Michigan Myth? 1847 Calumet Was 1 Vote Away From State Capitol
Some stories have been around so long that they have become facts. Take the Upper Peninsula city of Calumet. Right smack dap in the middle of the wind-swept Keweenaw Peninsula sits this once booming copper mining town.
Was the Upper Peninsula's Calumet, Michigan Considered for State Capitol?
If you've ever visited Calumet, Houghton County, or the Great Lake States UP, chances are you've been told how beautiful it is, how nice the people are, and how Calumet lost out to Lansing for Michigan's Capitol City by just 1 vote. They'll go on to tell you that during the debate on the floor of the then principal city Detroit, an argument was made that the Yooper copper mining town was more heavily populated than Lansing.
This would seem to make sense at first glance. It's obvious that this town of 694 people (2021), was once home to hundreds, if not thousands more. And it was. It hosted an elegant nightlife, Brunswick stained glass overhangs in taverns, a theater, and everything needed to entertain the almost 5,000 people that called Calumet home and the surrounding nearly 25,000 residing in the township according to the 1900 census, when it reached its peak population.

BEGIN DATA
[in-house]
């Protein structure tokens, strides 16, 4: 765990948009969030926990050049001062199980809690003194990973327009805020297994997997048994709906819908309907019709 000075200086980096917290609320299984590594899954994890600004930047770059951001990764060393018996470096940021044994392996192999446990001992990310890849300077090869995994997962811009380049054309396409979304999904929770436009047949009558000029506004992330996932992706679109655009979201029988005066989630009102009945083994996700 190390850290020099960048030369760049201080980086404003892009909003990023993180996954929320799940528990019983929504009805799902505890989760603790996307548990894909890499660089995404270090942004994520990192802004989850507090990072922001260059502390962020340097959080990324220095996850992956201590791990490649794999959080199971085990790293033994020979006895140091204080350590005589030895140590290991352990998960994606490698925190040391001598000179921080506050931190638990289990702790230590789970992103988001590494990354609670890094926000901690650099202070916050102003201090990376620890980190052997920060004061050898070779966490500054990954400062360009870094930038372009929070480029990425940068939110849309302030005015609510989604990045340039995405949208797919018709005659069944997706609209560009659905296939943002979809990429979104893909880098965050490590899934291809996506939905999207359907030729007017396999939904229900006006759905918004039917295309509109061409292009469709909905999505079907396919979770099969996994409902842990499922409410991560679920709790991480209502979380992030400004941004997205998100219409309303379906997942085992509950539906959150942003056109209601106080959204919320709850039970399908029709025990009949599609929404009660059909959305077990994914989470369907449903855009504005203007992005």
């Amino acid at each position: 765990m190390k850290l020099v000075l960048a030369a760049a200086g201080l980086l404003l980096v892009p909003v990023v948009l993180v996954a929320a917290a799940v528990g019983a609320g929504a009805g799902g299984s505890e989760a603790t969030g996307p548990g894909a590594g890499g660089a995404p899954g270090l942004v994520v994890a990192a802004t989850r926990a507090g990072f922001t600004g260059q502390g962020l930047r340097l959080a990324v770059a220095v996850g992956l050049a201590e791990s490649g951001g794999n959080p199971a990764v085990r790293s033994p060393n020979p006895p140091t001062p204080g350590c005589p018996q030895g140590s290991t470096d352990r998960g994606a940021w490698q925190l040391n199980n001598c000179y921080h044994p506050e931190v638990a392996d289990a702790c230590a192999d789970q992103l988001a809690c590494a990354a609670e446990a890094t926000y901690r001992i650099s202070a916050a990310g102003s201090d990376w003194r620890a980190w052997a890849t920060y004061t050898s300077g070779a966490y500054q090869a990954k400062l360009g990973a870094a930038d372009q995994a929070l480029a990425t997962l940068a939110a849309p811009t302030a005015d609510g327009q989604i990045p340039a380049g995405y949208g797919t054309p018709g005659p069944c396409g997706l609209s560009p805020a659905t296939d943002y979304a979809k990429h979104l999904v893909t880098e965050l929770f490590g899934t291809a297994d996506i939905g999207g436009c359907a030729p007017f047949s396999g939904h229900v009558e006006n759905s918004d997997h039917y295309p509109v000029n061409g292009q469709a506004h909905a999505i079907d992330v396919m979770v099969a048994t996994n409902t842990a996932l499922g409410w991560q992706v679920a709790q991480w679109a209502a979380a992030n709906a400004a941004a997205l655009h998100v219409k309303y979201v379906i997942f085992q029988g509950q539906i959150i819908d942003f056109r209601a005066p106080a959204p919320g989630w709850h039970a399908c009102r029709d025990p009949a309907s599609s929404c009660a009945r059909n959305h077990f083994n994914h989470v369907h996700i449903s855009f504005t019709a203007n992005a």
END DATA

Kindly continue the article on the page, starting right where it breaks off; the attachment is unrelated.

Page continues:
Lansing had nowhere near that amount of people living there at the time our state was looking for its home city. In fact, Lansing had just been settled that very same year. So why isn't Calumet one of the 50 names you had to memorize in elementary school?
With many cities promoted and opposed, James Seymour, a speculator who owned land in Ingham County, drew attention to Lansing Township. On March 16, 1847, after months of debate, the Governor signed a law naming Lansing Township in Ingham County as the new state capital. Horrified observers, noting that not even a village existed at the location, called it a “howling wilderness.”
Calumet was robbed! Right? Wrong. Calumet didn't exist in 1847. The area wouldn't be settled until 1864 when it was originally called Red Jacket. It would be decades before this northern Michigan town would boom, and 1929 before the town would officially be named Calumet.
Though not Michigan's Capitol City, Calumet is proud of its history and loves to share it. I'd highly recommend a weekend trip to explore.